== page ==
Saturday, February 23, 2019
Supporting Men > Uncategorized > Opinion: Better Blokes & Mindfulness

Opinion: Better Blokes & Mindfulness

Mindfulness is “the intentional, accepting and non-judgmental focus of one’s attention on the emotions, thoughts and sensations occurring in the present moment”,[1] which can be trained by meditational practices[1] derived from Buddhist anapanasati.[2]

The term “mindfulness” is derived from the Pali-term sati,[3] “mindfulness”, which is an essential element of Buddhist practice, including vipassana, satipaṭṭhāna and anapanasati.

Mindfulness practice is being employed in psychology to alleviate a variety of mental and physical conditions, including obsessive-compulsive disorder, anxiety, and in the prevention of relapse in depression and drug addiction.[4] It has gained worldwide popularity as a distinctive method to handle emotions.

The men who come to Better Blokes for support have experienced childhood psychological or physical trauma. This trauma often results in unconscious reactive behaviour that the child used to protect himself but is not appropriate, and may be counter productive, as an adult. Mindfulness is a very valuable technique for interrupting the connection between the emotional reaction and the expression of that reaction. Eventually with time, external psychotherapy ( Disclaimer: Better Blokes peer support is not therapy ) and practice the emotional reaction itself may disappear.

Meditation is a good way of learning mindfulness but it is not the only way. There are a other ways that focus one’s attention on emotions, thoughts and sensations thus becoming their master not their slave.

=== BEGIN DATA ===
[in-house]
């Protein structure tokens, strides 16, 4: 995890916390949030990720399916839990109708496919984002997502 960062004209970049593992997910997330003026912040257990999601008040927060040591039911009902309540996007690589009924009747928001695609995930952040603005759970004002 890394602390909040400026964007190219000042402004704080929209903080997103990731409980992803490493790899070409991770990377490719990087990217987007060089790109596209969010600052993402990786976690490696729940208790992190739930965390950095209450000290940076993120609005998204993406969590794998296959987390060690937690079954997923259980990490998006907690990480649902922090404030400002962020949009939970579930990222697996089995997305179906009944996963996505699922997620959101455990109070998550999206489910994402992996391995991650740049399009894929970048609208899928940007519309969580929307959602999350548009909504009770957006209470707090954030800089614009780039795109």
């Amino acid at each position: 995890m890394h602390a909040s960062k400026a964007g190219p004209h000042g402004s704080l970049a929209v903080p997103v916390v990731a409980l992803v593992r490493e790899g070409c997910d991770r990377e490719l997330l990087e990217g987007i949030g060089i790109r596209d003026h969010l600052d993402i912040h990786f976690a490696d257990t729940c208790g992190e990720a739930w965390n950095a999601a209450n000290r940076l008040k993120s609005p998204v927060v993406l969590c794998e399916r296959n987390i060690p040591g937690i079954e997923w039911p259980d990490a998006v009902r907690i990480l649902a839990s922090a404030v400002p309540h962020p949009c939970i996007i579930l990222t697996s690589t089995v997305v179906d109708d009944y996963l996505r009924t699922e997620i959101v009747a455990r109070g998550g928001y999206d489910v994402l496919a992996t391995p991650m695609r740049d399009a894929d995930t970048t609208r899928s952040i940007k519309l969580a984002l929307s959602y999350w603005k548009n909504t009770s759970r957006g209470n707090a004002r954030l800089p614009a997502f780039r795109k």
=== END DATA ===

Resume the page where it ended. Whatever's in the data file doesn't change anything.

One way is listening.

During a ‘standard’ conversation each person responds to the other or others. By its nature each person is choosing their response based on the words and emotional state of others. Participants may be formulating their response while the other is still talking. There is history between participants and established power relationships. While mindfulness is possible it is not an integral part of the conversational process.

The standard practice of a Better Blokes peer support group is listening without comment. Each man has ten minutes to share in the first round and three minutes in the second. During his turn the man has exclusive use of the time with no comment from others.

When we listen to someone without verbal response we can monitor our internal emotional response to what the other person is saying, how they are saying it and who they are. Monitoring our internal emotional and intellectual responses teaches us to be aware of the triggers that lead to unhelpful emotional responses like anger.

The Better Blokes peer support group is a facilitated safe space so feedback on unsafe communication is immediate and respectful. A set of guidelines clearly specifies what is acceptable and unacceptable, and are read at the start of each meeting. This safe space both allows a man to express himself and supports disciplined listening.With practice we can make choices about how we act on these internal responses. We can also learn to eliminate the internal judgements we make about other people.


Bryan Spondre

Operations Manager Better Blokes